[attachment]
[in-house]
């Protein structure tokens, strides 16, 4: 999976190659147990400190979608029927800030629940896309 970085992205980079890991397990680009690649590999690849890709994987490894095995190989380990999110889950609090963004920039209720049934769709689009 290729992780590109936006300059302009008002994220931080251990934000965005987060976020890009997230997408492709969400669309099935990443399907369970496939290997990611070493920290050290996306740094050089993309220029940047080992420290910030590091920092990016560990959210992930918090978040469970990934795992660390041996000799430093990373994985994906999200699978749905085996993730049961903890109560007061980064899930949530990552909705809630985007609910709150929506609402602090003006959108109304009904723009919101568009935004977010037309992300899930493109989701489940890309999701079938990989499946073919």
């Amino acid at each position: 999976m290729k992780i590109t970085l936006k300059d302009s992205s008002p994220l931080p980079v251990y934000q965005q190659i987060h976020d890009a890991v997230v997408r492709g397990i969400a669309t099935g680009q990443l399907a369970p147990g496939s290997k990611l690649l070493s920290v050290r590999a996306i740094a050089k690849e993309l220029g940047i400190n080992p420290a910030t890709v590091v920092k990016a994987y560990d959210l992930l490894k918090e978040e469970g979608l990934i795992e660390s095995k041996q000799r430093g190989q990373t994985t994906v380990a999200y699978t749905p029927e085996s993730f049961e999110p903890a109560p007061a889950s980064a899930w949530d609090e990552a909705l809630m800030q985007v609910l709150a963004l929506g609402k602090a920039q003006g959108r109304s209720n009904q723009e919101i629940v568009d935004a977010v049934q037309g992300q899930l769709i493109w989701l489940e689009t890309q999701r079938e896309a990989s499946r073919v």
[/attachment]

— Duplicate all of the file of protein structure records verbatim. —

[in-house]
């Protein structure tokens, strides 16, 4: 999976190659147990400190979608029927800030629940896309 970085992205980079890991397990680009690649590999690849890709994987490894095995190989380990999110889950609090963004920039209720049934769709689009 290729992780590109936006300059302009008002994220931080251990934000965005987060976020890009997230997408492709969400669309099935990443399907369970496939290997990611070493920290050290996306740094050089993309220029940047080992420290910030590091920092990016560990959210992930918090978040469970990934795992660390041996000799430093990373994985994906999200699978749905085996993730049961903890109560007061980064899930949530990552909705809630985007609910709150929506609402602090003006959108109304009904723009919101568009935004977010037309992300899930493109989701489940890309999701079938990989499946073919």
């Amino acid at each position: 999976m290729k992780i590109t970085l936006k300059d302009s992205s008002p994220l931080p980079v251990y934000q965005q190659i987060h976020d890009a890991v997230v997408r492709g397990i969400a669309t099935g680009q990443l399907a369970p147990g496939s290997k990611l690649l070493s920290v050290r590999a996306i740094a050089k690849e993309l220029g940047i400190n080992p420290a910030t890709v590091v920092k990016a994987y560990d959210l992930l490894k918090e978040e469970g979608l990934i795992e660390s095995k041996q000799r430093g190989q990373t994985t994906v380990a999200y699978t749905p029927e085996s993730f049961e999110p903890a109560p007061a889950s980064a899930w949530d609090e990552a909705l809630m800030q985007v609910l709150a963004l929506g609402k602090a920039q003006g959108r109304s209720n009904q723009e919101i629940v568009d935004a977010v049934q037309g992300q899930l769709i493109w989701l489940e689009t890309q999701r079938e896309a990989s499946r073919v």